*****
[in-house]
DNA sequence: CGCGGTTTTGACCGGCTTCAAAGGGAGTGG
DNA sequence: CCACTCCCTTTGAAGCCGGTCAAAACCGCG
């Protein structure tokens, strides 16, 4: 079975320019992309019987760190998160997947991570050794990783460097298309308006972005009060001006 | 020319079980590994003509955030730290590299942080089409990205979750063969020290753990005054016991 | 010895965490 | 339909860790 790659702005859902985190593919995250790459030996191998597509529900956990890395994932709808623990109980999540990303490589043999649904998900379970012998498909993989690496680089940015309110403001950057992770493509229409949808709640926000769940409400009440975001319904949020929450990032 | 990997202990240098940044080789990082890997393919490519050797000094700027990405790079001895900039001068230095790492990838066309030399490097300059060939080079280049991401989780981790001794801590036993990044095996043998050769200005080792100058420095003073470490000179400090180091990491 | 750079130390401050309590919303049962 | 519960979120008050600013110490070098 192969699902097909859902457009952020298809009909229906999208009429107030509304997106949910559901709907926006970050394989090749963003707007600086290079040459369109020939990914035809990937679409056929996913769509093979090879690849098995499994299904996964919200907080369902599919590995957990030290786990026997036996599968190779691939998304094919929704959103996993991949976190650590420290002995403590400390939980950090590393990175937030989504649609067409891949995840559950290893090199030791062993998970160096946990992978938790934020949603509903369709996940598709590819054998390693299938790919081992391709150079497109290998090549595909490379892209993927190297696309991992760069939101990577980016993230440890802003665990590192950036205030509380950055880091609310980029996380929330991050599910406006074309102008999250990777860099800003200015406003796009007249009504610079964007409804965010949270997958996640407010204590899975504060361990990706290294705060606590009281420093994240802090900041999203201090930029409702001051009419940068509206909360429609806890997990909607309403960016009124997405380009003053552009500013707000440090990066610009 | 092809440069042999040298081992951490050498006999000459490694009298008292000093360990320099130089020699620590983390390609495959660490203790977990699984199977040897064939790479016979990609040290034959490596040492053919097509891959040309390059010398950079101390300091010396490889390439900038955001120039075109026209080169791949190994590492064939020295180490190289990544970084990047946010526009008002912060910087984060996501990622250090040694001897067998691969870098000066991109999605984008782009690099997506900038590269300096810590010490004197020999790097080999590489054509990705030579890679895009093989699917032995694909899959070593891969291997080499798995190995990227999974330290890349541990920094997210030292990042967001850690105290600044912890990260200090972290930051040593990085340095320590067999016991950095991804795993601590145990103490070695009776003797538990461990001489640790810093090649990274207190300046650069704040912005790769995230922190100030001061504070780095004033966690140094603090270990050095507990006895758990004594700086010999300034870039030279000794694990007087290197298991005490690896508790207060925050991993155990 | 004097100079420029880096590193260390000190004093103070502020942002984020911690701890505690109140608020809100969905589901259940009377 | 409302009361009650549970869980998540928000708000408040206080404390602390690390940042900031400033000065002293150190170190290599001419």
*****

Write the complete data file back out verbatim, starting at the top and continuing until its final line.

[in-house]
DNA sequence: CGCGGTTTTGACCGGCTTCAAAGGGAGTGG
DNA sequence: CCACTCCCTTTGAAGCCGGTCAAAACCGCG
């Protein structure tokens, strides 16, 4: 079975320019992309019987760190998160997947991570050794990783460097298309308006972005009060001006 | 020319079980590994003509955030730290590299942080089409990205979750063969020290753990005054016991 | 010895965490 | 339909860790 790659702005859902985190593919995250790459030996191998597509529900956990890395994932709808623990109980999540990303490589043999649904998900379970012998498909993989690496680089940015309110403001950057992770493509229409949808709640926000769940409400009440975001319904949020929450990032 | 990997202990240098940044080789990082890997393919490519050797000094700027990405790079001895900039001068230095790492990838066309030399490097300059060939080079280049991401989780981790001794801590036993990044095996043998050769200005080792100058420095003073470490000179400090180091990491 | 750079130390401050309590919303049962 | 519960979120008050600013110490070098 192969699902097909859902457009952020298809009909229906999208009429107030509304997106949910559901709907926006970050394989090749963003707007600086290079040459369109020939990914035809990937679409056929996913769509093979090879690849098995499994299904996964919200907080369902599919590995957990030290786990026997036996599968190779691939998304094919929704959103996993991949976190650590420290002995403590400390939980950090590393990175937030989504649609067409891949995840559950290893090199030791062993998970160096946990992978938790934020949603509903369709996940598709590819054998390693299938790919081992391709150079497109290998090549595909490379892209993927190297696309991992760069939101990577980016993230440890802003665990590192950036205030509380950055880091609310980029996380929330991050599910406006074309102008999250990777860099800003200015406003796009007249009504610079964007409804965010949270997958996640407010204590899975504060361990990706290294705060606590009281420093994240802090900041999203201090930029409702001051009419940068509206909360429609806890997990909607309403960016009124997405380009003053552009500013707000440090990066610009 | 092809440069042999040298081992951490050498006999000459490694009298008292000093360990320099130089020699620590983390390609495959660490203790977990699984199977040897064939790479016979990609040290034959490596040492053919097509891959040309390059010398950079101390300091010396490889390439900038955001120039075109026209080169791949190994590492064939020295180490190289990544970084990047946010526009008002912060910087984060996501990622250090040694001897067998691969870098000066991109999605984008782009690099997506900038590269300096810590010490004197020999790097080999590489054509990705030579890679895009093989699917032995694909899959070593891969291997080499798995190995990227999974330290890349541990920094997210030292990042967001850690105290600044912890990260200090972290930051040593990085340095320590067999016991950095991804795993601590145990103490070695009776003797538990461990001489640790810093090649990274207190300046650069704040912005790769995230922190100030001061504070780095004033966690140094603090270990050095507990006895758990004594700086010999300034870039030279000794694990007087290197298991005490690896508790207060925050991993155990 | 004097100079420029880096590193260390000190004093103070502020942002984020911690701890505690109140608020809100969905589901259940009377 | 409302009361009650549970869980998540928000708000408040206080404390602390690390940042900031400033000065002293150190170190290599001419």